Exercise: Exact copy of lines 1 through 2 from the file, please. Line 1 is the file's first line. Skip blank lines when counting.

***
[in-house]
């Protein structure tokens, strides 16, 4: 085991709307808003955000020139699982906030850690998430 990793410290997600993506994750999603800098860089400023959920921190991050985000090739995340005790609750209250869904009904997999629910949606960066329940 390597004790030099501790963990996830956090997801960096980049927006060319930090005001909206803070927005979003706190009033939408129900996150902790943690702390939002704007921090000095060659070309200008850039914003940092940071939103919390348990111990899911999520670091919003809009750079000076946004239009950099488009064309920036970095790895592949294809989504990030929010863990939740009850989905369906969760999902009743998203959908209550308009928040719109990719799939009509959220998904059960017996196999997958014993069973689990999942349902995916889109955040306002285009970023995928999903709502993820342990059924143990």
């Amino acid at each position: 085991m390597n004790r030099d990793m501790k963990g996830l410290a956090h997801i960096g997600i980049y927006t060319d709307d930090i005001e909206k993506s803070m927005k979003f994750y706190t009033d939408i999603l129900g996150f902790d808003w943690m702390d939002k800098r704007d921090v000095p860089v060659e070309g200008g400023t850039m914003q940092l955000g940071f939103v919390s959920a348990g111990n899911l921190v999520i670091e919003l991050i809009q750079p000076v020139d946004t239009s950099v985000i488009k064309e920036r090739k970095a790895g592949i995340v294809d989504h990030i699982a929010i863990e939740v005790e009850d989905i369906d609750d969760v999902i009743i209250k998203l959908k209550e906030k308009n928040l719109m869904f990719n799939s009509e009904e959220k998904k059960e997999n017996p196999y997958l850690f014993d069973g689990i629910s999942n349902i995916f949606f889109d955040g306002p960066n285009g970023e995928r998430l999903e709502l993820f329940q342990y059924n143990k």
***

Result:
[in-house]
């Protein structure tokens, strides 16, 4: 085991709307808003955000020139699982906030850690998430 990793410290997600993506994750999603800098860089400023959920921190991050985000090739995340005790609750209250869904009904997999629910949606960066329940 390597004790030099501790963990996830956090997801960096980049927006060319930090005001909206803070927005979003706190009033939408129900996150902790943690702390939002704007921090000095060659070309200008850039914003940092940071939103919390348990111990899911999520670091919003809009750079000076946004239009950099488009064309920036970095790895592949294809989504990030929010863990939740009850989905369906969760999902009743998203959908209550308009928040719109990719799939009509959220998904059960017996196999997958014993069973689990999942349902995916889109955040306002285009970023995928999903709502993820342990059924143990």